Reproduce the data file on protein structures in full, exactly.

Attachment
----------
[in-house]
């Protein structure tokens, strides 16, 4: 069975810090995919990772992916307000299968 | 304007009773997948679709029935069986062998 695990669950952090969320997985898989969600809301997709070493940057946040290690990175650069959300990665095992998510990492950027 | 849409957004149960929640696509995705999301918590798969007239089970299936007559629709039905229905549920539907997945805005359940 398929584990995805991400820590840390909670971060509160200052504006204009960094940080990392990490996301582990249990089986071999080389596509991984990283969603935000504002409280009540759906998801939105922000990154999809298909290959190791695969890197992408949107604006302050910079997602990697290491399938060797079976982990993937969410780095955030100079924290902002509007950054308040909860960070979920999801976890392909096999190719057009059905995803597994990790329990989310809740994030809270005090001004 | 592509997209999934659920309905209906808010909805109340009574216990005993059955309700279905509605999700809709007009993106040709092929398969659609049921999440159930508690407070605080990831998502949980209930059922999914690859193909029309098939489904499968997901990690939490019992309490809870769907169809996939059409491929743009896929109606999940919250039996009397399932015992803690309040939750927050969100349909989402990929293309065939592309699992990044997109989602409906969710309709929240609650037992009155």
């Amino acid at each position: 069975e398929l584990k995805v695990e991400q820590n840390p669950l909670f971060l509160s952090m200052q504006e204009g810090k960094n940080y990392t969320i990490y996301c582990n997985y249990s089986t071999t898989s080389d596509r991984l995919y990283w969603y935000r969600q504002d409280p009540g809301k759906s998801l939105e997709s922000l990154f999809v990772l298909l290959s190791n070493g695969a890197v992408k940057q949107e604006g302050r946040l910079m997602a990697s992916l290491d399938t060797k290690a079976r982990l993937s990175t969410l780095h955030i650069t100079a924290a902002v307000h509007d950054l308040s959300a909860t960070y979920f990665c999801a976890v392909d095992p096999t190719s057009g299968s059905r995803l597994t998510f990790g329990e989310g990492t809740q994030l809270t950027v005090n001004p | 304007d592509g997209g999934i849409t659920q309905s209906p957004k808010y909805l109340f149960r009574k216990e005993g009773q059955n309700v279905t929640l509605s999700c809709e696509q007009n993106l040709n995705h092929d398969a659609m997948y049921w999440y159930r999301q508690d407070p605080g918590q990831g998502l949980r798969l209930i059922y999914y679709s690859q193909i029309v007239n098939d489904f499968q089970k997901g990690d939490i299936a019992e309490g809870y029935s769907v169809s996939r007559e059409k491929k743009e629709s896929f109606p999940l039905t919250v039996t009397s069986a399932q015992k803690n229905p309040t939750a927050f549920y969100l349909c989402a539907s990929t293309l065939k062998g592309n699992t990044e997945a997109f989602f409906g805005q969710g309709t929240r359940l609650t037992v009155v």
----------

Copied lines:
[in-house]
């Protein structure tokens, strides 16, 4: 069975810090995919990772992916307000299968 | 304007009773997948679709029935069986062998 695990669950952090969320997985898989969600809301997709070493940057946040290690990175650069959300990665095992998510990492950027 | 849409957004149960929640696509995705999301918590798969007239089970299936007559629709039905229905549920539907997945805005359940 398929584990995805991400820590840390909670971060509160200052504006204009960094940080990392990490996301582990249990089986071999080389596509991984990283969603935000504002409280009540759906998801939105922000990154999809298909290959190791695969890197992408949107604006302050910079997602990697290491399938060797079976982990993937969410780095955030100079924290902002509007950054308040909860960070979920999801976890392909096999190719057009059905995803597994990790329990989310809740994030809270005090001004 | 592509997209999934659920309905209906808010909805109340009574216990005993059955309700279905509605999700809709007009993106040709092929398969659609049921999440159930508690407070605080990831998502949980209930059922999914690859193909029309098939489904499968997901990690939490019992309490809870769907169809996939059409491929743009896929109606999940919250039996009397399932015992803690309040939750927050969100349909989402990929293309065939592309699992990044997109989602409906969710309709929240609650037992009155």
């Amino acid at each position: 069975e398929l584990k995805v695990e991400q820590n840390p669950l909670f971060l509160s952090m200052q504006e204009g810090k960094n940080y990392t969320i990490y996301c582990n997985y249990s089986t071999t898989s080389d596509r991984l995919y990283w969603y935000r969600q504002d409280p009540g809301k759906s998801l939105e997709s922000l990154f999809v990772l298909l290959s190791n070493g695969a890197v992408k940057q949107e604006g302050r946040l910079m997602a990697s992916l290491d399938t060797k290690a079976r982990l993937s990175t969410l780095h955030i650069t100079a924290a902002v307000h509007d950054l308040s959300a909860t960070y979920f990665c999801a976890v392909d095992p096999t190719s057009g299968s059905r995803l597994t998510f990790g329990e989310g990492t809740q994030l809270t950027v005090n001004p | 304007d592509g997209g999934i849409t659920q309905s209906p957004k808010y909805l109340f149960r009574k216990e005993g009773q059955n309700v279905t929640l509605s999700c809709e696509q007009n993106l040709n995705h092929d398969a659609m997948y049921w999440y159930r999301q508690d407070p605080g918590q990831g998502l949980r798969l209930i059922y999914y679709s690859q193909i029309v007239n098939d489904f499968q089970k997901g990690d939490i299936a019992e309490g809870y029935s769907v169809s996939r007559e059409k491929k743009e629709s896929f109606p999940l039905t919250v039996t009397s069986a399932q015992k803690n229905p309040t939750a927050f549920y969100l349909c989402a539907s990929t293309l065939k062998g592309n699992t990044e997945a997109f989602f409906g805005q969710g309709t929240r359940l609650t037992v009155v």